Social norms and undergraduate drinking: new Concordia study

 New research will analyze the drinking culture among young adults

Drinking in college has become part of the university experience. Many students view alcohol consumption at parties as a rite of passage. 

“Drinking culture around the University is crazy. Students often go drinking, I think most of them do it to forget about the stressors coming from the University,” said Mirella Corso, a first-year finance student at JMSB. 

“I think people use this as a coping mechanism which obviously is not ideal but understandable considering how stressful it is to be a student in this generation,” Corso added. 

Social Norms and Undergraduate Drinking is a study conducted by Dr. Roisin M. O’Connor and the Young Adult and Alcohol Research Laboratory at Concordia that will examine the link between injunctive norms and alcohol consumption among university students. 

Injunctive social norms are behaviours that one is expected to follow and expects others to follow in a given social situation. The goal of Dr. O’Connor’s study is to analyze how people perceive drinking.

Dr. O’Connor’s goal in conducting the study is to better understand and answer the following question: “Why do so many students misuse alcohol?” 

“I am interested in predictors of alcohol use problems, and alcohol use disorder and I’m very interested in kind of transitional periods throughout late adolescence into and through emerging adulthood,” said Dr. O’Connor.

 According to data collected from the 2017 Canadian Tobacco, Alcohol and Drugs Survey (CTADS), 78.2 per cent of Canadians aged 15 and over reported drinking alcohol at least once in the last year. The CTADS also reports the prevalence of past-year drinking in 2017 among young adults of legal drinking age (18-24 years) was 82.3 per cent, and 79.4 per cent for adults age 25 or older.

The Social Norms and Undergraduate Drinking study is a longitudinal study, meaning it will involve repeated observations over a given period of time. Involving repeated observations over a given period of time, the first phase will gather data from eight to ten online surveys from first-year students and will investigate drinking perception and behaviours. 

The study will follow students throughout their undergraduate degree and track their drinking patterns, their norms, their injunctive norms, their perceptions and how these factors will change throughout their time at university.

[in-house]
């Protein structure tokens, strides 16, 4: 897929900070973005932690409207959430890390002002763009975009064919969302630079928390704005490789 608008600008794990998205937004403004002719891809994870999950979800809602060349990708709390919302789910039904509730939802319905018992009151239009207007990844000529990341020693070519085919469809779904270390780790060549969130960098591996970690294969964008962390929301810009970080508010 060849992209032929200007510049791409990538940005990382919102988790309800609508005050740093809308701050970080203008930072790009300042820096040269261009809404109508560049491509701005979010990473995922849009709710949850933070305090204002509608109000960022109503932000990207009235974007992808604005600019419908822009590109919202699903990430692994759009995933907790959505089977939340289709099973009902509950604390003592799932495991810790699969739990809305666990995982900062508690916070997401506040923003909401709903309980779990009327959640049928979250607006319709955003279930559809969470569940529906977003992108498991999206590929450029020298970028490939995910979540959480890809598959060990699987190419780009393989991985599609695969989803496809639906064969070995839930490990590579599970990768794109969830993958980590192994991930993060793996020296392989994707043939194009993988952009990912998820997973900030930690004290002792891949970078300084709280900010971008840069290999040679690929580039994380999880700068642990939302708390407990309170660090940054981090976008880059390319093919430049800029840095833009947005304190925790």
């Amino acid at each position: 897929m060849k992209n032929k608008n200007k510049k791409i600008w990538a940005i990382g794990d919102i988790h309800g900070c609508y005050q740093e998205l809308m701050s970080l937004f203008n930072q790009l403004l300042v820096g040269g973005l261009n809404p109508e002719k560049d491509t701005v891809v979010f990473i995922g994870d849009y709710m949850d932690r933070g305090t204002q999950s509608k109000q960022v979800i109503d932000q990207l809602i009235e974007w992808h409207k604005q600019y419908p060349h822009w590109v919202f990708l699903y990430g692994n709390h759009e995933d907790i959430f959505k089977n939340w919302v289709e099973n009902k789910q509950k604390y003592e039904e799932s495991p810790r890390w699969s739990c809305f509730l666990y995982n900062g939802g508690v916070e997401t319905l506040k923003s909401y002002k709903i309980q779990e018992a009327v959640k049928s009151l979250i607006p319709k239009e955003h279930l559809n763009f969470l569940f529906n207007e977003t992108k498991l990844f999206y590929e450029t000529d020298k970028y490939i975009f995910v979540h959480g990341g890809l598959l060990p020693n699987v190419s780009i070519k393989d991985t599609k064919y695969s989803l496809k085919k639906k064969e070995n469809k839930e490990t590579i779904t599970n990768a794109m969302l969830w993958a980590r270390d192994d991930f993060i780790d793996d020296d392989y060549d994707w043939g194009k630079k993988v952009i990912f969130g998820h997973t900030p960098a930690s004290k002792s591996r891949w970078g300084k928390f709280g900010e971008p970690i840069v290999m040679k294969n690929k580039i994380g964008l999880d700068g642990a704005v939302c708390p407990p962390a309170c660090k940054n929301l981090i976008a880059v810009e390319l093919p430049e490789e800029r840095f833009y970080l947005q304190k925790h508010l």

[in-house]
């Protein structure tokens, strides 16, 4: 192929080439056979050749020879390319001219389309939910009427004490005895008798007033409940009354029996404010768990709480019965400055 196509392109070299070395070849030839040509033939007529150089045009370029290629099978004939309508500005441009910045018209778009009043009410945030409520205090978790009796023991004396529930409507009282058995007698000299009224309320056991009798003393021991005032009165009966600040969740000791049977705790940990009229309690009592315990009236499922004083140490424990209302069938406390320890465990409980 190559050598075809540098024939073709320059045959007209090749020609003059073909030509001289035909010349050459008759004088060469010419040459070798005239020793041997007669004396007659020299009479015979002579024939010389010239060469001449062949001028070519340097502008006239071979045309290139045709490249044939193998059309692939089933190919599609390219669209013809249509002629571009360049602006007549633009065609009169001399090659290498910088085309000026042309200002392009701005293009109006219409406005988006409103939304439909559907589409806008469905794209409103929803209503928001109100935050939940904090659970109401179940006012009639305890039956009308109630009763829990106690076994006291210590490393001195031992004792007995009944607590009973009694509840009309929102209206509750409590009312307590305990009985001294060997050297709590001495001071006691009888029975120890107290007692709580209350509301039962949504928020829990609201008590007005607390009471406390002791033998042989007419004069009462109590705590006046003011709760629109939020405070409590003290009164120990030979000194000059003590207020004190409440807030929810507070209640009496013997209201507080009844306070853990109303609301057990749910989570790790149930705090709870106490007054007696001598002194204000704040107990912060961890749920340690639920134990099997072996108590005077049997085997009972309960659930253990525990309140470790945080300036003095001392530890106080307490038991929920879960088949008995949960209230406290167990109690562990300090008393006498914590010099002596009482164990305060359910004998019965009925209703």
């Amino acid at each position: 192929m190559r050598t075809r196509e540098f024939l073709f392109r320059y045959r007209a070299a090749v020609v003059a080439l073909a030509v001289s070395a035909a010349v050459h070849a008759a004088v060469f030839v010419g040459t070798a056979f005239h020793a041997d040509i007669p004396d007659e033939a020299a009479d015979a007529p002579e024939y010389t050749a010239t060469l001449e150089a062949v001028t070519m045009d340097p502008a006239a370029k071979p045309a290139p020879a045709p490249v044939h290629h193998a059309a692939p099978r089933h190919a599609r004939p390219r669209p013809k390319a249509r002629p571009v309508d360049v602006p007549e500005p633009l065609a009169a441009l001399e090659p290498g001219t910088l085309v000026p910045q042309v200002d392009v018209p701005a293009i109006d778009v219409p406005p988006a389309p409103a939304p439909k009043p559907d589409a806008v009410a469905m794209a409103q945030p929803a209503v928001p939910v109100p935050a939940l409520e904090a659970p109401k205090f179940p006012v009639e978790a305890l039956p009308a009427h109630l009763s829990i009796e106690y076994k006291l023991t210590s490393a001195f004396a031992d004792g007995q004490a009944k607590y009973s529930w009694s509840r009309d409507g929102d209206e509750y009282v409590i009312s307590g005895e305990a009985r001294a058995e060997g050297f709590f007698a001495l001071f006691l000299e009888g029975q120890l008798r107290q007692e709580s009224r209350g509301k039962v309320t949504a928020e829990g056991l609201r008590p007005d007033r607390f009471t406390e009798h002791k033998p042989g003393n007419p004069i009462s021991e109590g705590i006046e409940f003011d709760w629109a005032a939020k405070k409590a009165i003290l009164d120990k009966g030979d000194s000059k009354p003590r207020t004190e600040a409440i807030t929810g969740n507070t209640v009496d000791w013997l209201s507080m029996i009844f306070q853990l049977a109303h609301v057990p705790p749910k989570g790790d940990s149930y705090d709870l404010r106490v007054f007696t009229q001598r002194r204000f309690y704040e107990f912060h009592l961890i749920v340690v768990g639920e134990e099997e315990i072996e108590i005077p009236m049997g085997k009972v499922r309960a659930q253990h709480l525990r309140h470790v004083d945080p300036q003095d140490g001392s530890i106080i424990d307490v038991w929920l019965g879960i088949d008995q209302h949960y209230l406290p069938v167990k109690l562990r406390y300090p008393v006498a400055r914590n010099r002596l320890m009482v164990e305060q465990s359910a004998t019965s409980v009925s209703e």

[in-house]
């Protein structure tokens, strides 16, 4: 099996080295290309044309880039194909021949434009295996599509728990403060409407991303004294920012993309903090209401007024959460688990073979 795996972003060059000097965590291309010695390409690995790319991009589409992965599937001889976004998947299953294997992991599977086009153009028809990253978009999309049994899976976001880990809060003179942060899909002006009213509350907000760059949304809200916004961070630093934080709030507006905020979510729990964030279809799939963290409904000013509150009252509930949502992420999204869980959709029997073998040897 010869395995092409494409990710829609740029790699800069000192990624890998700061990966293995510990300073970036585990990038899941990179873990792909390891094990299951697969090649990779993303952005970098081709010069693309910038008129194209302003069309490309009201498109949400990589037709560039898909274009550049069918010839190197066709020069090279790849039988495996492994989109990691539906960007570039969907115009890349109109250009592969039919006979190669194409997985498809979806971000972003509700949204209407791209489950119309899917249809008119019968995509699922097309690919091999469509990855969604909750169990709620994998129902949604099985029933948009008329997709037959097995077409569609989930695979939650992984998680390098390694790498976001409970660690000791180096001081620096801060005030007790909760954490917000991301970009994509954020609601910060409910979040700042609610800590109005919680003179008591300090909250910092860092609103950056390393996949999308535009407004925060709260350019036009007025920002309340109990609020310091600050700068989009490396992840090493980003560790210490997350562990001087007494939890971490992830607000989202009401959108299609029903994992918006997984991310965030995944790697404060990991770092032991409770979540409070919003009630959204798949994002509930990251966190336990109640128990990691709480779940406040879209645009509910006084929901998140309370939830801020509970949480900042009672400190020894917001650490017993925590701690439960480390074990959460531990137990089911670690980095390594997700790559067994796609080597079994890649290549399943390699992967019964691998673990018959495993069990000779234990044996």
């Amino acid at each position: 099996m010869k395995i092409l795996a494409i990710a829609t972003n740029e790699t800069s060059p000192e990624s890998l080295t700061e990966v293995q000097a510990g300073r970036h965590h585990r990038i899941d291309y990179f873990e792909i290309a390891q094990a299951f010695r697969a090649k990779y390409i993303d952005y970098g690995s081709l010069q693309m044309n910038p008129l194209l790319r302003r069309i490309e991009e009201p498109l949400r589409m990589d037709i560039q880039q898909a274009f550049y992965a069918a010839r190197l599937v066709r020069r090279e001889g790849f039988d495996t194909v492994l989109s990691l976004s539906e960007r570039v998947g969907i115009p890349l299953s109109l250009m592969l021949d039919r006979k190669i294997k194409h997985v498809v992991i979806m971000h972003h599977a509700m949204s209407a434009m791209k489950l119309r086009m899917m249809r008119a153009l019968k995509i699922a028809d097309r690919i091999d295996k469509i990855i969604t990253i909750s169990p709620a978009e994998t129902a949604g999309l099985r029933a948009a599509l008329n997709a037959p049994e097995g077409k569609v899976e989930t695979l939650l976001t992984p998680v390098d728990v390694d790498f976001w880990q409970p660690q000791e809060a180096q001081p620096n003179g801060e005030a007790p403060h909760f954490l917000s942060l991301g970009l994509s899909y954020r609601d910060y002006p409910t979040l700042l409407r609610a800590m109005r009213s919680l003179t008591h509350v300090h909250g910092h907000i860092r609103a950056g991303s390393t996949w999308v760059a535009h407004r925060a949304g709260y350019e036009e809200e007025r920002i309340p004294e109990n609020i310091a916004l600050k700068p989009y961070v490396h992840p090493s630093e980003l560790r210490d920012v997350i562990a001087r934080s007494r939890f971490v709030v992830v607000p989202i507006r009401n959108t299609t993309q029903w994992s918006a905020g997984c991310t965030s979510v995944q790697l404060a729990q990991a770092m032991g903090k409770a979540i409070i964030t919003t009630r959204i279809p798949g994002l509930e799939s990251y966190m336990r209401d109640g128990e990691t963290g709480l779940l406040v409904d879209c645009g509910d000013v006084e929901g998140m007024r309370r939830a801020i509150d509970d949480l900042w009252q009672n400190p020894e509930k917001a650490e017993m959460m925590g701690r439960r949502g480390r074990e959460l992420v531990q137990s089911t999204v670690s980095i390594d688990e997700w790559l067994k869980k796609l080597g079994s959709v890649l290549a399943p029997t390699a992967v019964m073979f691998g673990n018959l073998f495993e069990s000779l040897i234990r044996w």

“How do these perceptions align with changes in our drinking behaviour? And who are the people that know when they shift out of university, also are shifting out, maturing out of potential heavy drinking,” said Dr. O’Connor. 

The second phase is the longitudinal study, where Dr. O’Connor and the team will evaluate how students’ perceptions and social norms will predict alcohol use. 

“We’re always looking to how our research can inform interventions or prevention programs. So when we learn about what puts people at risk, then it helps us better target our interventions and our prevention programs,” said Dr. O’Connor. 

Among the graduate students working with Dr. O’Connor is Charlotte Corran, a PhD student in the clinical psychology program.

Corran’s dissertation focuses on the relationship between anxiety and alcohol consumption. Her research will study anxiety sensitivity in drinking, the fear of experiencing anxious symptoms, and the fear that it will lead to negative consequences. 

Corran will analyze how young adults experiencing anxiety sensitivity are prone to lean towards risky drinking due to peer pressure. 

“I was particularly interested in this study, kind of for that social aspect and we know that young adults are [in] a period in development where we care a lot about what our friends and peers think. So I figured it was probably having an impact on drinking,” said Corran. 

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